This increases the supply of Treasury Bills on the open market, and in order to convince investors to buy all of the supply, the Treasury must increase interest rates. This makes United States debt more expensive to pay back, raises interest rates in general, and sucks liquidity out of the markets as investors choose high yielding Treasuries over other assets.

Now the problem is coming full circle. The 2008 Great Recession was only halted by the Federal Reserve increasing its balance sheet from $0.5 trillion to $4.5 trillion by purchasing treasuries and mortgage-backed securities with money that did not exist, in addition to other governments around the world doing similar programs.

The Federal Reserve believed the economy was strong and the crisis was far enough in the rearview mirror that this tremendous balance sheet could be reduced. There was plenty of talk about the Federal Reserve slowly unwinding its balance sheet to $2.5 trillion, and somehow, this would all work out.

Unfortunately, as soon as the Federal Reserve balance sheet dropped just below $3.8 trillion, the mid-September liquidity crisis struck, with repo rates soaring and the fed funds rate going out of control.

This is because the attempt at unwinding the balance sheet revealed that there is barely any natural liquidity in the market, and the liquidity that does exist is from the government printing money and giving it to banks and corporations.

The promise during the 2008 Great Recession was that all of the trillions of dollars of money printing would be paid back and unwound one day, but now the Federal Reserve knows that it is an impossible situation.

Therefore, even though the Federal Reserve has gained back control of the fed funds rate in the short term, it has ultimately lost control of the situation. The trillions of dollars of government debt that has been monetized to prop up the economy can never be paid back, and the economy is ready to collapse unless tens of billions of dollars continue to be pumped in every week, and whenever a crisis happens hundreds of billions of dollars more will be required.

Theoretically, this system could go on for a long time, as it has been. The result is an overinflated stock market that is disconnected from the health of the actual economy. The economy can dry up in the real world, meaning sales, manufacturing, and transport drops, and tons of stores close, but then the government simply injects cash into the banks and corporations at the top level, and stocks keep going up.

Aside from the government printing so much money to do this that it causes significant fiat inflation, the main problem is that the economy could literally collapse in the real world, and the stocks will not even react, so the government will do nothing about fixing the real world since everything appears good in the market data.

Indeed, this is already happening as explained in a recent CryptoIQ article with consumer loans defaulting, transport dropping, home sales declining, and people en-masse literally not being able to pay their bills. The retail apocalypse is underway with 15,000 stores closed, and 75,000 more expected to close in the coming years.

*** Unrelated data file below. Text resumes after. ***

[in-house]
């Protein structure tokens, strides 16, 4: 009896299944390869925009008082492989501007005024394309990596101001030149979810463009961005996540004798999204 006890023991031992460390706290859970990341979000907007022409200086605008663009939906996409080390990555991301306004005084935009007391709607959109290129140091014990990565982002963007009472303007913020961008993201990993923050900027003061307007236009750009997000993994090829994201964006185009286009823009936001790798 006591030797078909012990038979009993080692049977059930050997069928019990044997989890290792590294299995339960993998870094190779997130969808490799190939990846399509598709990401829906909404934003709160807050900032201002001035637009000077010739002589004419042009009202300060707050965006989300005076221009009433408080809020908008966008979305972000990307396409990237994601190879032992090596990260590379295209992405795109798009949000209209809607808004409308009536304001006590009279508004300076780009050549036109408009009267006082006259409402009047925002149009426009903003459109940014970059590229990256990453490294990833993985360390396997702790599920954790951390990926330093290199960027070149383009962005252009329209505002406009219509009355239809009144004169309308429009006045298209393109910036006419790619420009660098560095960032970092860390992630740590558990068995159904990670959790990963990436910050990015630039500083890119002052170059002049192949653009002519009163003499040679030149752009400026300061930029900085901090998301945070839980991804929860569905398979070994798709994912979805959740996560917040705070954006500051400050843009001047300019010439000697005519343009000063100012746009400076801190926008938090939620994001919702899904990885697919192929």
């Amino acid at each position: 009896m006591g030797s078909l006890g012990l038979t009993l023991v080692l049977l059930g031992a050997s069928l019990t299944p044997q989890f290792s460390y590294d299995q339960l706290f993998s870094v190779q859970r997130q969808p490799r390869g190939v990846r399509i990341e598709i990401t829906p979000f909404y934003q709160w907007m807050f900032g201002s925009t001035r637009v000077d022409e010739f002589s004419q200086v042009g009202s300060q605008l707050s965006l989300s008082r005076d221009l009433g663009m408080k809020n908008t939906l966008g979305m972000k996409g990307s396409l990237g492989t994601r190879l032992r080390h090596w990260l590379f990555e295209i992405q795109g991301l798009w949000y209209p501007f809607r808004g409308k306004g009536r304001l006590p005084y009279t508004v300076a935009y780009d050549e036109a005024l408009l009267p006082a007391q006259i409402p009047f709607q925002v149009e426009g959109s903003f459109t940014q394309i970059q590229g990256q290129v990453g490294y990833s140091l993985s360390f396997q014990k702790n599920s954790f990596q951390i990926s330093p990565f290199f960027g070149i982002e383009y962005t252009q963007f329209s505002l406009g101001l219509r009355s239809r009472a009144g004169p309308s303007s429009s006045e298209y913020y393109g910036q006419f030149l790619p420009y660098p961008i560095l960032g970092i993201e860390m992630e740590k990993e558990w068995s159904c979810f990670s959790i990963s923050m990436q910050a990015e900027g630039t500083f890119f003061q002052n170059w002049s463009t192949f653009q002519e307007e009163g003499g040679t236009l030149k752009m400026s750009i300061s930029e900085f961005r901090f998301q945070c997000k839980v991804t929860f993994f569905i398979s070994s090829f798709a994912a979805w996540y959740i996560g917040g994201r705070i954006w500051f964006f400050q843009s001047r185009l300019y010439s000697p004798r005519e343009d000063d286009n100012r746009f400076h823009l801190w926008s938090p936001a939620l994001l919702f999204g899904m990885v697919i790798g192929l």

Quite simply, the Federal Reserve is fixated on keeping liquidity high for corporations and banks and maintaining the stock market at record highs while the real ground-level economy crumbles.

However, a point may come when the real economy is so bad that a default chain reaction begins. If enough people default on their credit cards, loans, mortgages, etc., it will take tons of money to prevent banks and corporations from going bankrupt. Such a debacle would be so publicly obvious that investors would likely get spooked and dump stocks, accelerating the default chain reaction. That being said, the government would likely do the same thing they did in 2008, i.e. printing as many trillions of dollars as it takes to save the corporations and banks.

How Does This Impact The Crypto Space?

As for the crypto space and Bitcoin (BTC), there are several different ways this Federal Reserve policy could have an impact. First off, eventually fiat inflation could go out of control due to the Federal Reserve approach of printing as much money as it takes to keep corporations and banks intact, and this could spark a crypto rally as people seek Bitcoin (BTC) as a safe haven against inflation.

Simultaneously, those in the real economy will see decreasing income as stores close and good jobs dry up, so small to medium investors could end up dumping their crypto just to survive, and newcomers to the crypto space may have little to no money to invest.

Also, eventually the real economy could get so bad that the stock market finally has no choice but to go down for some time. This could also happen if markets in other countries begin to collapse. At that point, crypto will appear very enticing as stocks and other securities begin to spiral downwards, and crypto would probably rally.

Finally, there is nothing stopping banks and corporations that get free money from the Federal Reserve from investing into the crypto space. It is possible that a corporation or a bank will at some point buy a ton of crypto with the free money, especially since it is so easy to spark a rally in the crypto space due to low liquidity as explained in a recent CryptoIQ article.

Leave a Reply